LOCAL authorities are spying on the bank accounts of residents they suspect of making fraudulent benefit claims in an attempt to catch them out.
According to the Department for Work and Pensions, councils also have the power to monitor and check credit ratings, loan applications and even Sky and TV bills.
It has come to light after Reigate and Banstead Borough Council recently used the powers to prove a resident was making false claims totalling thousands of pounds.
Under the Data Protection Act, if a company – such as a bank – is going to disclose personal information to a third party, it must get permission before doing so, according to the Information Commission.
But Section 29 of the act places an exemption on this if accessing the information leads to the detection of crime.
Officers at Reigate and Banstead council claim they must have significant evidence before accessing private information.
A council spokesman added: "Investigators must justify why the information is required and demonstrate that the inquiry is proportionate.
"The request is then considered by an authorisation officer within the council and, if authorised, it is passed to the National Anti-Fraud Network (NAFN), who will make the final decision on whether the request is proportionate and justified."
Members of the public reacted with anger when they found out that councils have the power to access their information if they claim benefits.
David Walker, 56, from Hurst Green currently visits the job centre.
He said: "I don't want them looking into mine. They've no right to do that. It's private information and they have no right to look at it."
Robert Taylor, 47, a care worker, added: "It's not ethical. The residents that we work with, they're entitled to get benefits.
"I know the Government; if they want to, they can check bank accounts. It can be abused and I wouldn't want someone looking into my information."
The Department for Work and Pensions also confirmed it accesses the bank statements and personal information of suspected fraudsters.
A spokesman for the government department said staff could not access the information unless they had been informed that a person was suspected of making a false benefit claim.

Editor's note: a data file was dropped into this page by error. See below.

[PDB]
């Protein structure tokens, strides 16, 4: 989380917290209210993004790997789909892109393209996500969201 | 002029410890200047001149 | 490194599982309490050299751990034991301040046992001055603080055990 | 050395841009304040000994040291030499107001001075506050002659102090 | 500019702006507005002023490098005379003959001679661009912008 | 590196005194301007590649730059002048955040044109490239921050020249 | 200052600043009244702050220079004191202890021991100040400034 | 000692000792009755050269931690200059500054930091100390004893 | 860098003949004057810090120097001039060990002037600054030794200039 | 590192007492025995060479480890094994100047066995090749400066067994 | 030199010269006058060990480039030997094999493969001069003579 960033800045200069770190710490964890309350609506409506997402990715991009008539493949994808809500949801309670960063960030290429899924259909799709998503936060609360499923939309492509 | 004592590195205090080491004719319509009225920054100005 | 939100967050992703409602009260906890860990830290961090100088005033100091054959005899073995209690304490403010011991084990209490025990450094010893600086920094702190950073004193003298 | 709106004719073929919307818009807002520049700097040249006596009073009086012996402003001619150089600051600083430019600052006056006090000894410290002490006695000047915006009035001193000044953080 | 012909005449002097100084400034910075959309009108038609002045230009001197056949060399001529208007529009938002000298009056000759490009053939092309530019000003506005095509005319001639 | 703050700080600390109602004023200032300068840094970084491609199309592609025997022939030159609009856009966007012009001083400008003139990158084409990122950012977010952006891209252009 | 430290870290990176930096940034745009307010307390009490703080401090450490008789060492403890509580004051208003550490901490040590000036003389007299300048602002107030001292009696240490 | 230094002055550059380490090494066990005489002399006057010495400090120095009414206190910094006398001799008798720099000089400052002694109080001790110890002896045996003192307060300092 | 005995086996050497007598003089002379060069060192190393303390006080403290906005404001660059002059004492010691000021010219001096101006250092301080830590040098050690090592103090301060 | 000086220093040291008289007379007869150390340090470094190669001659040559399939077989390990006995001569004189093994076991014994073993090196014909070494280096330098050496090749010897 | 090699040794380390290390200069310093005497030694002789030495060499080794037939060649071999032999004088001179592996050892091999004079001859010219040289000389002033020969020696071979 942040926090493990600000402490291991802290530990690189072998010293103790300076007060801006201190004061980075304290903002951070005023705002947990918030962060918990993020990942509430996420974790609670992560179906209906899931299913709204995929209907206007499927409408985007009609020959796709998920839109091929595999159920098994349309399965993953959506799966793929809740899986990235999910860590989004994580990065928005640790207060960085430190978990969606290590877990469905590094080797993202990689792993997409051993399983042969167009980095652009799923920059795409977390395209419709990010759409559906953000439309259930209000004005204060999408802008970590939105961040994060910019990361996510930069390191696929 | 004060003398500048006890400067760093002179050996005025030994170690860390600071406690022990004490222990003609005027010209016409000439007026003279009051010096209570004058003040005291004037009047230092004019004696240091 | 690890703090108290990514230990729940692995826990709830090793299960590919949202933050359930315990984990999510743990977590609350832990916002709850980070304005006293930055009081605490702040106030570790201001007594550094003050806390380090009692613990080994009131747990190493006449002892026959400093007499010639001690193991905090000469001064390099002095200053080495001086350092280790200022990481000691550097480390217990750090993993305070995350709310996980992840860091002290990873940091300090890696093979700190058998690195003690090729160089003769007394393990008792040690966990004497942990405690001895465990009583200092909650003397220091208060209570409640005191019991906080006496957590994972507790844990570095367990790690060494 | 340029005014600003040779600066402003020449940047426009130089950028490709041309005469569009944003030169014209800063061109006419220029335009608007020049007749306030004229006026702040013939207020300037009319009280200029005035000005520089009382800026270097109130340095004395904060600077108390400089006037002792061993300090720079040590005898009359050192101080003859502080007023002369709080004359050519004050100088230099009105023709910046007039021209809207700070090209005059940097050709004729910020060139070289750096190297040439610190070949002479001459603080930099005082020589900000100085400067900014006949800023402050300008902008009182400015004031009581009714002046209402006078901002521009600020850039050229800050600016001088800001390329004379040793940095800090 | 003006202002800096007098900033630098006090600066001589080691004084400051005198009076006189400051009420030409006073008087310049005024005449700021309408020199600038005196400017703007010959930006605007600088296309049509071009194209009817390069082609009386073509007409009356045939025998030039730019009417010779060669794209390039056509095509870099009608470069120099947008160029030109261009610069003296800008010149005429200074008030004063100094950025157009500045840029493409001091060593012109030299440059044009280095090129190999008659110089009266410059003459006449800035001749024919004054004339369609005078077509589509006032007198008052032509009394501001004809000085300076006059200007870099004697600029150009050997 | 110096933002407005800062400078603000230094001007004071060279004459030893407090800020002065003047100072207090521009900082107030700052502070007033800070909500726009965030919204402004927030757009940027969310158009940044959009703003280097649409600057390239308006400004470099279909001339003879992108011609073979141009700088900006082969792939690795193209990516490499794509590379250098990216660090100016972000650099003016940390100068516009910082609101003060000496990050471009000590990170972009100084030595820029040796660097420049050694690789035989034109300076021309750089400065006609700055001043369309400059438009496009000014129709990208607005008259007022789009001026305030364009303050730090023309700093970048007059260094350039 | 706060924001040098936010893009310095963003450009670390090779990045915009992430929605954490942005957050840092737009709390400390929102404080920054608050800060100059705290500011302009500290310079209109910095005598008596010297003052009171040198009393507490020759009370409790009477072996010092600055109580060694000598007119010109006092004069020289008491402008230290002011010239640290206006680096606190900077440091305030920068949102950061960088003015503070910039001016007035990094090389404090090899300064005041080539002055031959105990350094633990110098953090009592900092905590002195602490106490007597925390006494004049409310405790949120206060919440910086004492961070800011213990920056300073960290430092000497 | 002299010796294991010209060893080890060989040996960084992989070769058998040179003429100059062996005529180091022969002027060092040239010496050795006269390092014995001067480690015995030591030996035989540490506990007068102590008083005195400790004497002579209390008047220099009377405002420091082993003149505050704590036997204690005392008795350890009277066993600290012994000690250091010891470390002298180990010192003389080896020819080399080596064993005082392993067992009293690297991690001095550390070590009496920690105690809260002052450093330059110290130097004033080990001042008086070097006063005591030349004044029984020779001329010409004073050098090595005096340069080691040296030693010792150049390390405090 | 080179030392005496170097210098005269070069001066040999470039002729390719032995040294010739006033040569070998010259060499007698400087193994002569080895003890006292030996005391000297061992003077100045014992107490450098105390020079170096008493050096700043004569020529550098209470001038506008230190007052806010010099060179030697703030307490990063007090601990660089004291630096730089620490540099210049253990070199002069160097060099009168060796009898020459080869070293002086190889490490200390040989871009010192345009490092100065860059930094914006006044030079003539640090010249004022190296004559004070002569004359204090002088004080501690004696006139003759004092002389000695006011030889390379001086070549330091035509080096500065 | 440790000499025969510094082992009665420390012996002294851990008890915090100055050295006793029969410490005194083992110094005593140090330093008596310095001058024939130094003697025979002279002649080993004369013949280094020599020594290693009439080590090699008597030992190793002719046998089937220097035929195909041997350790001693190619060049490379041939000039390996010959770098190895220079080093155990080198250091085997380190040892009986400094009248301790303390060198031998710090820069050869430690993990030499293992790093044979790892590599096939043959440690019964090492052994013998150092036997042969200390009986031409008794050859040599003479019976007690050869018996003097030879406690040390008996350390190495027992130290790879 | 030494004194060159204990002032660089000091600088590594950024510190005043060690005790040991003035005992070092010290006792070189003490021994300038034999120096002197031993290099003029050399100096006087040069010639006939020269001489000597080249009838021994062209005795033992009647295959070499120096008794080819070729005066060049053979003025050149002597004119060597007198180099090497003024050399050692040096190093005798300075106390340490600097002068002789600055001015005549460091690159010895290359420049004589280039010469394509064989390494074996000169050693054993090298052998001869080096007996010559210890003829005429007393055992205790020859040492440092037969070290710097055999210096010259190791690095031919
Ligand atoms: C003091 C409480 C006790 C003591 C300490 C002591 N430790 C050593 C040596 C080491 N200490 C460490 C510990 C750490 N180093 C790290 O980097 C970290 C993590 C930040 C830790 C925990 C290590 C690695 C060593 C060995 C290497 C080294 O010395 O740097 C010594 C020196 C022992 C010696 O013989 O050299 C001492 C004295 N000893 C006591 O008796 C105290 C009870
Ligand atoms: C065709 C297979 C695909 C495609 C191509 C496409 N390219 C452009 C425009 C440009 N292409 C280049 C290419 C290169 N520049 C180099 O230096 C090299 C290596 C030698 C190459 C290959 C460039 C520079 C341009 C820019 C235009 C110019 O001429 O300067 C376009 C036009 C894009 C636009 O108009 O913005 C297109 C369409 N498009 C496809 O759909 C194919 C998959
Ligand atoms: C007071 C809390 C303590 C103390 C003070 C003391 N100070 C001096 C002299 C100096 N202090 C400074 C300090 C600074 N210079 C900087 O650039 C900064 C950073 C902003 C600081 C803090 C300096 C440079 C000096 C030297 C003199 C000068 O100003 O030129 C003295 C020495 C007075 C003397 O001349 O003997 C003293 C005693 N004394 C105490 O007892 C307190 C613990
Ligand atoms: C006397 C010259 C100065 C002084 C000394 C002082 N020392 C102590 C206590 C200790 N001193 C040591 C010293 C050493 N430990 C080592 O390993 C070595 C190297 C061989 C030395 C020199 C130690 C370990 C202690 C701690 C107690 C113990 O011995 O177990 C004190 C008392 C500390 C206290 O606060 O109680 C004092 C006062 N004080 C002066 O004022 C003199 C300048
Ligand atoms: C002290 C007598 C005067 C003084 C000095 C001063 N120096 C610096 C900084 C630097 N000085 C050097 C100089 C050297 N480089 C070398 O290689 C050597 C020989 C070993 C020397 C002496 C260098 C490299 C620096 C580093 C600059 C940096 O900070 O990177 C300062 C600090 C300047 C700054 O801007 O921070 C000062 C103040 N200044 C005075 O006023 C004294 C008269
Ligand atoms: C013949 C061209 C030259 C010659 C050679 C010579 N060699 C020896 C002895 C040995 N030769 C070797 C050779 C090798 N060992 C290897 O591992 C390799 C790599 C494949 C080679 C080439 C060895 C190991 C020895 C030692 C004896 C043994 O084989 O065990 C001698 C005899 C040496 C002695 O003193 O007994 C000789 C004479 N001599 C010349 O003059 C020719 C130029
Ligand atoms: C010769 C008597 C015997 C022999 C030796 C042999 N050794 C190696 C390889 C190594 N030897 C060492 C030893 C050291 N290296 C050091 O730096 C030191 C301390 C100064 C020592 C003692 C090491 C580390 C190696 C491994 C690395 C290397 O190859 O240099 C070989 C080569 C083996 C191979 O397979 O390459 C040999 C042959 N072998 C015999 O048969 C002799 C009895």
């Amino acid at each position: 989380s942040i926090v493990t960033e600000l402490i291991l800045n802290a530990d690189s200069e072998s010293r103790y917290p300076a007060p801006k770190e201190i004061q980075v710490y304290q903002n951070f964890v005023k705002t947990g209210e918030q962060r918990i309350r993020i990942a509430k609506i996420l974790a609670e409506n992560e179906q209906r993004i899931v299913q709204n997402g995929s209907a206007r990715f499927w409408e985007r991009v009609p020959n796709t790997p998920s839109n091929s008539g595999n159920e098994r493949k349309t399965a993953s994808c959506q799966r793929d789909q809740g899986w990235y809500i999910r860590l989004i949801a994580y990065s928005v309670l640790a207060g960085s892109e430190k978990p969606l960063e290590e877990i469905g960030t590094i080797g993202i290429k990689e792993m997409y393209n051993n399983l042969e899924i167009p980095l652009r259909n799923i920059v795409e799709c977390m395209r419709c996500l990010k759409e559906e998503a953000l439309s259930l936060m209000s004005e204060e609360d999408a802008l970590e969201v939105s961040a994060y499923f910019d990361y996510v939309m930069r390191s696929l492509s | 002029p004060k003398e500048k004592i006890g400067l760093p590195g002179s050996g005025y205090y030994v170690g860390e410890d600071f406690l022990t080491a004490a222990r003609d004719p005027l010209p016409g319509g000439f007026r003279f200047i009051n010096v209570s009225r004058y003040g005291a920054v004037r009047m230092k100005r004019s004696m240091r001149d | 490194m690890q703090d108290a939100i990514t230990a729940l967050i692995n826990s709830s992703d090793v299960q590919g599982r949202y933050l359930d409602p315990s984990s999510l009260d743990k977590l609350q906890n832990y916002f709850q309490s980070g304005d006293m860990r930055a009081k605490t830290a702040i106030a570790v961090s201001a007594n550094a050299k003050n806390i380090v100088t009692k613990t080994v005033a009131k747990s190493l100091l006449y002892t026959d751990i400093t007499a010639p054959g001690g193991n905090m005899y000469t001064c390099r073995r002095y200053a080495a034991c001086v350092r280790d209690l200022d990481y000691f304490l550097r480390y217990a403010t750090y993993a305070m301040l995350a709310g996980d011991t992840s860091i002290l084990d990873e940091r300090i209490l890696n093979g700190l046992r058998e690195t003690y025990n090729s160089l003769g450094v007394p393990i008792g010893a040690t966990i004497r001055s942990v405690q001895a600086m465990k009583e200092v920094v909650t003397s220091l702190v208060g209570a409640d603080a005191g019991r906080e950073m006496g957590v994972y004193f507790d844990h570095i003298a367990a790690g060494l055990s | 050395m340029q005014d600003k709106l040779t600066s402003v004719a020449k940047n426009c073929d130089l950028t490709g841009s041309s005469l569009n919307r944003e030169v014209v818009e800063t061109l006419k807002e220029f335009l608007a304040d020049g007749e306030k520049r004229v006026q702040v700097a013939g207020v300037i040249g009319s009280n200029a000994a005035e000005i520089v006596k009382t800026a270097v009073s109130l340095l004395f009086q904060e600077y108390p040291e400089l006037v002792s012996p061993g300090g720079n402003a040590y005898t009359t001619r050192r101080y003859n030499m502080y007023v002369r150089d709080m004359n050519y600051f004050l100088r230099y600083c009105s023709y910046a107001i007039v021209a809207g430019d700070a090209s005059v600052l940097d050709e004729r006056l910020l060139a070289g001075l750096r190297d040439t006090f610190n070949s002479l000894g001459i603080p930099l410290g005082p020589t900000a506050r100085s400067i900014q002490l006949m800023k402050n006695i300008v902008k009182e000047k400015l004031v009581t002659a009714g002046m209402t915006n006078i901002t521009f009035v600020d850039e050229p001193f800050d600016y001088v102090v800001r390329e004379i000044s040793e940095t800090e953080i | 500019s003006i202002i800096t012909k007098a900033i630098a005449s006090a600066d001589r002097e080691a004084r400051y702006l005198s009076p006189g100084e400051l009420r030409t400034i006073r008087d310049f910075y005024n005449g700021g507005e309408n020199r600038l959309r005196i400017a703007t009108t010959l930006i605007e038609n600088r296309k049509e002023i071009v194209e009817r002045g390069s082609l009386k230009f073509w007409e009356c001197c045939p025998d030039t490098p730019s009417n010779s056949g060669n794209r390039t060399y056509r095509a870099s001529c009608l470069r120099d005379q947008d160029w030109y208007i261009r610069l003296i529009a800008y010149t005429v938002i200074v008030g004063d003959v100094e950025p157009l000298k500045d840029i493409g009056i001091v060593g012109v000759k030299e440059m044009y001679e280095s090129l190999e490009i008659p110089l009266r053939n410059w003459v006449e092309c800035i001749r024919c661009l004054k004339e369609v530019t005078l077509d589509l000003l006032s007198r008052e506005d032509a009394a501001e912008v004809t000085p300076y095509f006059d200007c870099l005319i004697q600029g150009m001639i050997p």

However, the directgov website states: "Checks can be made by DWP at any time, not just when you first make a claim.
"Sometimes a check is made on everyone getting a certain benefit or on a particular group of people who claim it."
Councillor Julian Ellacott, executive member for housing and welfare at Reigate and Banstead Borough Council, said: "It's tightly regulated.
"It's only done when there's a suspicion there there's something going on, and it's done in accordance with the law. If we find there's nothing then the information goes no further."
Reigate and Banstead Borough Council currently has a total of 7,936 housing and council tax benefit claimants.
This is in comparison with 6,130 claims at the end of 2007.
In 2011/12 the local authority spent £33,256,804 on housing benefit and £6,873,071 on council tax benefit.
According to the council, it is able to reclaim payments back from central government and receive more than 99 per cent of the money paid out.
Tandridge District Council has 4,650 benefit claimants. According to its most recent figures for 2012/13, it is estimated to be spending £6,216,523 on rent rebates, £13,270,457 on rent allowance and £4,464,204 on council tax benefits.
Article from Surrey Mirror at thisissurreytoday
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